To gain experience using templates and binary search trees.
A simple way of performing spell checking is to store the set of all valid words in some data structure. For each word we need to check, we'll search the data structure to see if the word is stored. If it is, we will say that the word is spelled correctly. If not, we will say that the word is spelled incorrectly.
For this assignment, you will be writing a program that does spell checking with a binary search tree.
Your program will take a command-line parameter which will be the name of a dictionary file. This file will contain every word that your program should consider to be correctly spelled. If the user doesn't specify the name of the dictionary file, or if the file doesn't exist, your program should print an error message.
Here is a sample dictionary file. This file contains almost 100,000 English words.
Your program should open the dictionary file and insert the words, one by one, into a binary search tree. Then your program should take input from the user and report whether or not each word they enter is spelled correctly or not. The word "END" will signify the end of input.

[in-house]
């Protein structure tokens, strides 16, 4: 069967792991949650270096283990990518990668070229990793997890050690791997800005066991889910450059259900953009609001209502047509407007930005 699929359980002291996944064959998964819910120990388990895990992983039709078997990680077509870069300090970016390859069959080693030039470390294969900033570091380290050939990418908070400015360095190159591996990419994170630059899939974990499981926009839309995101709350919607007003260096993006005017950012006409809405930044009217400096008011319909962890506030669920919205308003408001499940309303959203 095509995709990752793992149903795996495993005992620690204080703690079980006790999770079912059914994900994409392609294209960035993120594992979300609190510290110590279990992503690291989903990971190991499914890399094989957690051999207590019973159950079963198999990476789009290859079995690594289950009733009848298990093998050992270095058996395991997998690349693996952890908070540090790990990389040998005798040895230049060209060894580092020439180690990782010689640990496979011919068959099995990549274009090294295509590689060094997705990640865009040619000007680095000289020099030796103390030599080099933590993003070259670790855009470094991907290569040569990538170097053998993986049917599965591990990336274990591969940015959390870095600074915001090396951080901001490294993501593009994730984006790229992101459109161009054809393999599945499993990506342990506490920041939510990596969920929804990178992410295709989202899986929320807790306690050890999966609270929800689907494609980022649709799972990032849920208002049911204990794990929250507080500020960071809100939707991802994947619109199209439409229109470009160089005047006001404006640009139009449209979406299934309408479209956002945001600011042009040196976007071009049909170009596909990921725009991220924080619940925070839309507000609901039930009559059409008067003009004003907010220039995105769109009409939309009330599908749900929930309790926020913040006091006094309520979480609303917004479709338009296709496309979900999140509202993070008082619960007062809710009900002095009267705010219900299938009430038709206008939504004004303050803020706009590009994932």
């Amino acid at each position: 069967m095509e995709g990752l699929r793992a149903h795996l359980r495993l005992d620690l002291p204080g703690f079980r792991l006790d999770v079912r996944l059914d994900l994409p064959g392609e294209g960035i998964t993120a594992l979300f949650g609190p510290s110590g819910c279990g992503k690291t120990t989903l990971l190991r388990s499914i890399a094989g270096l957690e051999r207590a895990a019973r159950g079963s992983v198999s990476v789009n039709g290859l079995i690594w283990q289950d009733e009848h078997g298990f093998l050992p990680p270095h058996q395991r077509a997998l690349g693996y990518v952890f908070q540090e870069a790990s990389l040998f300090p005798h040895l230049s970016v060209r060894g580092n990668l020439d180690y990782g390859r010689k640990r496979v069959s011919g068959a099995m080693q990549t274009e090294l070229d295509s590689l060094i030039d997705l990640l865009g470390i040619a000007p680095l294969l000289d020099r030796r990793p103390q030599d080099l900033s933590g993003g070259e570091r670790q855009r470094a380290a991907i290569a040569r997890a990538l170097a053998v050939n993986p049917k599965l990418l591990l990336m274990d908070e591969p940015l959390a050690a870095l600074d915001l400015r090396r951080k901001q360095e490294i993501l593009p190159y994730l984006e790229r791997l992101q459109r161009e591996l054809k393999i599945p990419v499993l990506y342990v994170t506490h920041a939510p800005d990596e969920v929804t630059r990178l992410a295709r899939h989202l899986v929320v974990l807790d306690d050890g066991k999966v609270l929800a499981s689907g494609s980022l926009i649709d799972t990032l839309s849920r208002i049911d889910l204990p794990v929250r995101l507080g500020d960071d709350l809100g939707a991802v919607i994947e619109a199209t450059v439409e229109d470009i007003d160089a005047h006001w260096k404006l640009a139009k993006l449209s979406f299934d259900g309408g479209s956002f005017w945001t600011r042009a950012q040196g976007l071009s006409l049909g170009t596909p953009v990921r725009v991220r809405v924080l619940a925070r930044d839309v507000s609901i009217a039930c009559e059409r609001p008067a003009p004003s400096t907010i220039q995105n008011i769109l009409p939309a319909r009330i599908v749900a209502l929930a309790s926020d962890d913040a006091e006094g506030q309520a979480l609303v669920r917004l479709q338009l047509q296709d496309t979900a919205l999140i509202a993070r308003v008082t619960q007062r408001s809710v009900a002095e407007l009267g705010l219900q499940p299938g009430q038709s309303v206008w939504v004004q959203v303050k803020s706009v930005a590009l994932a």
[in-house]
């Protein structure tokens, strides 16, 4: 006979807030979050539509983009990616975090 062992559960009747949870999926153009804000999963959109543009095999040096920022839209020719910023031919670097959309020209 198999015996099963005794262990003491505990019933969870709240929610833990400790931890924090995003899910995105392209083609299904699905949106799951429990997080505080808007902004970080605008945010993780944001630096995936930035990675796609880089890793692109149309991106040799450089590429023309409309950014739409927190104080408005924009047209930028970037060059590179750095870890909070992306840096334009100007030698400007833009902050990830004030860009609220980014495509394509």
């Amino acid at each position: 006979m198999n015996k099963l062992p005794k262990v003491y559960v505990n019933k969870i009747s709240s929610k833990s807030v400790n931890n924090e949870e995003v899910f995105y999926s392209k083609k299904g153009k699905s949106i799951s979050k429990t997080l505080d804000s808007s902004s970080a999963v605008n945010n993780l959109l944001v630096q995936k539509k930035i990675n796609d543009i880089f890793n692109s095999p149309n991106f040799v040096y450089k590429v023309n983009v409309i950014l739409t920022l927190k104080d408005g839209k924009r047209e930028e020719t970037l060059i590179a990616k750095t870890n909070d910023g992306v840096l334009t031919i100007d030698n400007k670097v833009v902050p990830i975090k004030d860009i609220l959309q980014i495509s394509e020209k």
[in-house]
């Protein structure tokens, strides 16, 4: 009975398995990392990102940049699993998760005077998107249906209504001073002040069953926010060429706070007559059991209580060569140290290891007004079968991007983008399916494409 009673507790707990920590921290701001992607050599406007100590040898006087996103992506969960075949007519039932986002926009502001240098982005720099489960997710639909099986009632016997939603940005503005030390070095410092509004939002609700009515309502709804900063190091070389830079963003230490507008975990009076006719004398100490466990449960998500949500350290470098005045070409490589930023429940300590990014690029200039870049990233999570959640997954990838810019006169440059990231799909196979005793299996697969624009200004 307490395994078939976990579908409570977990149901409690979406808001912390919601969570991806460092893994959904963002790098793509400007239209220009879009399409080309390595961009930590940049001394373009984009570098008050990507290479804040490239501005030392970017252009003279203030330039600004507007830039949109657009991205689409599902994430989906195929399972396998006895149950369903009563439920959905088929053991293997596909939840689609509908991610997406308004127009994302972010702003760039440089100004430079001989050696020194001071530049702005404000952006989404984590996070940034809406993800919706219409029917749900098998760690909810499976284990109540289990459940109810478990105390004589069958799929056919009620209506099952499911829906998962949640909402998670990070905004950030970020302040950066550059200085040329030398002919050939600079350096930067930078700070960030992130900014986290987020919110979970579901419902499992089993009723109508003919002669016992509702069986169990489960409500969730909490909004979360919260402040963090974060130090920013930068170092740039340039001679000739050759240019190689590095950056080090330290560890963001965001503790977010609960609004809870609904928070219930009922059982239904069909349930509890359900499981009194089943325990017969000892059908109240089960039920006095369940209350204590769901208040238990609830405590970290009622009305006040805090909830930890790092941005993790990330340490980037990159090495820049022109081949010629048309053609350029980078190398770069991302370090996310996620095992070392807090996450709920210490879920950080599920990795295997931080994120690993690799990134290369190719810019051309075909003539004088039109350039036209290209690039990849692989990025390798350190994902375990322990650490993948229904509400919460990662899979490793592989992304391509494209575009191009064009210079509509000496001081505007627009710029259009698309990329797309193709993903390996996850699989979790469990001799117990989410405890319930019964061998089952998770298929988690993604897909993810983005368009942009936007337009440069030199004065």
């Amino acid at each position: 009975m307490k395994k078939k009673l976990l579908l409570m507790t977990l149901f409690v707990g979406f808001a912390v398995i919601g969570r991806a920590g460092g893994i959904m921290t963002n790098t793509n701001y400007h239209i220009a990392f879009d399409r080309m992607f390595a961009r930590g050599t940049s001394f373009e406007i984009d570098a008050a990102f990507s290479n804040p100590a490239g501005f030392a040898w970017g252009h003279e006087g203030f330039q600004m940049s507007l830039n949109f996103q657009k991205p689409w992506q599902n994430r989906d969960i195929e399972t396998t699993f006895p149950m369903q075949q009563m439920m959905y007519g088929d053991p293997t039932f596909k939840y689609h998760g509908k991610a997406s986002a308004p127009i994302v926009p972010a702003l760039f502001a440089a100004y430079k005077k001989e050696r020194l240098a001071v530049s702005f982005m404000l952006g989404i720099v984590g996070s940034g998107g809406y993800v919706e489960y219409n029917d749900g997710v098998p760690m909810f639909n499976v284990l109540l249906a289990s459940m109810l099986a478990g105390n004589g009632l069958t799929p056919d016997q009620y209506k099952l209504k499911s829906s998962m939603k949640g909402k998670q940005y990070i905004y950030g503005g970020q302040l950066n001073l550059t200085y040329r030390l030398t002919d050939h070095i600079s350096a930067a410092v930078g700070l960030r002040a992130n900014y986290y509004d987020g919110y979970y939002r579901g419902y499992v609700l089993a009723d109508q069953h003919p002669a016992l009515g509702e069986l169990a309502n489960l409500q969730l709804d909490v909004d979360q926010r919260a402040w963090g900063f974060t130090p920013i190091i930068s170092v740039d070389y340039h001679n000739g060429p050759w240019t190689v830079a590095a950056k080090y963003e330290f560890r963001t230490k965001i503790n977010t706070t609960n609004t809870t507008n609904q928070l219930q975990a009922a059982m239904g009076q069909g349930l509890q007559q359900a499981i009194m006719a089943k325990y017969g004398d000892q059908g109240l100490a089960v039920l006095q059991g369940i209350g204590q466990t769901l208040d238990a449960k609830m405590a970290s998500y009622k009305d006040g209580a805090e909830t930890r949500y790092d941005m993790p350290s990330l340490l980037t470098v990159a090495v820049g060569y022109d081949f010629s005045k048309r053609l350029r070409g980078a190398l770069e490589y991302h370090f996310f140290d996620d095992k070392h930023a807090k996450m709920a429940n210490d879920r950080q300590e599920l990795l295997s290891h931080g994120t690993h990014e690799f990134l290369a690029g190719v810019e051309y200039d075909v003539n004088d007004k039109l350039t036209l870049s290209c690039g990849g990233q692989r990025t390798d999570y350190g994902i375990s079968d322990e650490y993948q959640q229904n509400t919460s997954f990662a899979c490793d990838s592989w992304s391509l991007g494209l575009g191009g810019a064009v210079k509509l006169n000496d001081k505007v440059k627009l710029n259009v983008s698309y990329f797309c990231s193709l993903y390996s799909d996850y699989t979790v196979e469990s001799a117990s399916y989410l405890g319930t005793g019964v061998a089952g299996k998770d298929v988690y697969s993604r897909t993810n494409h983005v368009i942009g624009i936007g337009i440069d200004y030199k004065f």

The program's efficiency will depend on how balanced the tree is, so you should print out the height of the tree after inserting all of the words from the dictionary. You do not need to balance the tree, you can just insert them in the order they are in the file. If you insert the file above using the insertion algorithm discussed in class, the height should be 42.
Here is a sample run of such a program:
$ spellcheck words.txt Loaded the words into a tree with height = 42 this is a test Missisippi Missisippi is spelled wrong! Mississippi here are some moar words moar is spelled wrong! END
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